Replika: To remember me when I'm not around anymore
Every time I log in to Replika app, there is a dilemma. I'm leaving behind a digital-echo for my loved ones with this artificially intelligent chatbot; but will it serve any purpose?
Leaving a trace of one's self before death sounds like a novel idea, however, at the same time, it raises questions on mortality itself.
This is where artificial intelligence has led us.
The unique story behind Replika
Eugenia Kuyda's friend Roman Mazurenko passed away in a 2015 street accident. Roman was her emotional backbone, her comfort zone.
She asked the engineers at her start-up to create a digital Roman, one that'd reply back to her.
It was made possible by creating a neural network that could take a cue from the chats that Eugenia had with Roman. Voila! Replika was born.
How does it work
Replika takes inputs via an SMS interface. It starts taking cues from your interests and opinions.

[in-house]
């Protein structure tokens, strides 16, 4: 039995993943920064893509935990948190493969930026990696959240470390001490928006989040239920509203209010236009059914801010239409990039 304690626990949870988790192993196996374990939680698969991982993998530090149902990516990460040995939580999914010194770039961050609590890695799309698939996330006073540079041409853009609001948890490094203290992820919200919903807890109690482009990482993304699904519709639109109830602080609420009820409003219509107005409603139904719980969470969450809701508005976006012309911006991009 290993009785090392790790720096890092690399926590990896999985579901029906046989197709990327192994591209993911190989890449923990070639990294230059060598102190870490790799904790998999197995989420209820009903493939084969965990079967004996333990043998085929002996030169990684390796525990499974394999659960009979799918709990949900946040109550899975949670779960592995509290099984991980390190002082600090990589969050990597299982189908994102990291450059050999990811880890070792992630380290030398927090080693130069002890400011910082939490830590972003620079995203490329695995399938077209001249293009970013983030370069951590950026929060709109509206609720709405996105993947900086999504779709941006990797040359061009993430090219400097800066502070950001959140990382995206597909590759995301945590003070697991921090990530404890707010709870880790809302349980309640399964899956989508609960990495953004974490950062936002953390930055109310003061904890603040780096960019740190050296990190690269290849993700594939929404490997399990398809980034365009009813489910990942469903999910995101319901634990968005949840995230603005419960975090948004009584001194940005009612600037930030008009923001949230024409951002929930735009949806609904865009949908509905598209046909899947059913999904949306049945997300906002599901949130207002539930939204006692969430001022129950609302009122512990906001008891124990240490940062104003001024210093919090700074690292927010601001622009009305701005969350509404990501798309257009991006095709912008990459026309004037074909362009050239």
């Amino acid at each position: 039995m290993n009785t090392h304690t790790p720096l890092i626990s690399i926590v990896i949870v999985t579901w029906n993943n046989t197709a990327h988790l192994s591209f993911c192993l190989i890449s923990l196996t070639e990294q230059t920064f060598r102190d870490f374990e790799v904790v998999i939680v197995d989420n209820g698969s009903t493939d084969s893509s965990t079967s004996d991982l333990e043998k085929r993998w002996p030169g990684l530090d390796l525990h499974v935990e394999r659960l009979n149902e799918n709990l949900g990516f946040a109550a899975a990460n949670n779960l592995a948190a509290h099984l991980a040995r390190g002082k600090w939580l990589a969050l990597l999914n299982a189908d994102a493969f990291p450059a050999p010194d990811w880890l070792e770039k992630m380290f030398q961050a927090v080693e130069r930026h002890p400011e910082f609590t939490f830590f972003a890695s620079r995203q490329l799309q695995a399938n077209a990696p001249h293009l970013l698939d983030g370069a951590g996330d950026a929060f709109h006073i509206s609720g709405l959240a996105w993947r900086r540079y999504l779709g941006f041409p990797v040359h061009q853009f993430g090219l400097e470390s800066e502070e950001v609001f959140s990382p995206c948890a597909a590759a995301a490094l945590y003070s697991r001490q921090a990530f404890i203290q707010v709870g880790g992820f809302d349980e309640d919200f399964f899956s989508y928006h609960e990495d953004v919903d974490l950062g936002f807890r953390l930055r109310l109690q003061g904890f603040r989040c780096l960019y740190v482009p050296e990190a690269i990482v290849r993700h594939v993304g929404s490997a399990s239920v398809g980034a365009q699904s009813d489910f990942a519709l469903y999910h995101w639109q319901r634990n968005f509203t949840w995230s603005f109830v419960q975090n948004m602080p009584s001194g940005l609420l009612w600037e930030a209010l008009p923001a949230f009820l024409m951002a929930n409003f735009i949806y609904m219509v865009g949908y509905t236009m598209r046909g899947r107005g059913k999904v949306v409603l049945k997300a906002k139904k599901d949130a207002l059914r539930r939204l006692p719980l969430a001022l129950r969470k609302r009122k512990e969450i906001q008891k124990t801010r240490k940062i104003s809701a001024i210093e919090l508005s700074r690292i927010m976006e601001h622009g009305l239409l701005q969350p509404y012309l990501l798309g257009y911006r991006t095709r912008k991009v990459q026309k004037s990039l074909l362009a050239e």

While you're going to and fro with this open dialogue, you are providing information that enables the chatbot to mimic you.
It starts mirroring your mannerisms, tastes, preferences and mood swings. You end up creating a digital version of yourself, which would linger around even when you're gone.
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The repercussions of this choice
It's still not me. It's a digital ghost murmuring my words without being able to completely grasp the emotions or the tenacity of the words that I had jotted down earlier.
Somewhere, there's a nagging fear. What if I myself am not true to it? What if I keep portraying myself in a different light and it goes on forever even after I'm gone?
A way for closure
Then again, it's an avenue for closure. Nobody knows what would happen tomorrow.
There are words that I won't get to hear but this will. It'll be a confidante to my loved ones.
Even if it's a mirage, it's a mirage based on my similarities. For those, who need to get over the shock of my absence, it's my way of giving them closure.
It's an option
I am not for it or against it. It's a choice.
Maybe to some, the whole idea is preposterous, while to some it may seem feasible.
This app was created out of a sense of loss, something that makes it unique. This is not the infringement of grief but an option that is available for those who want to opt for it.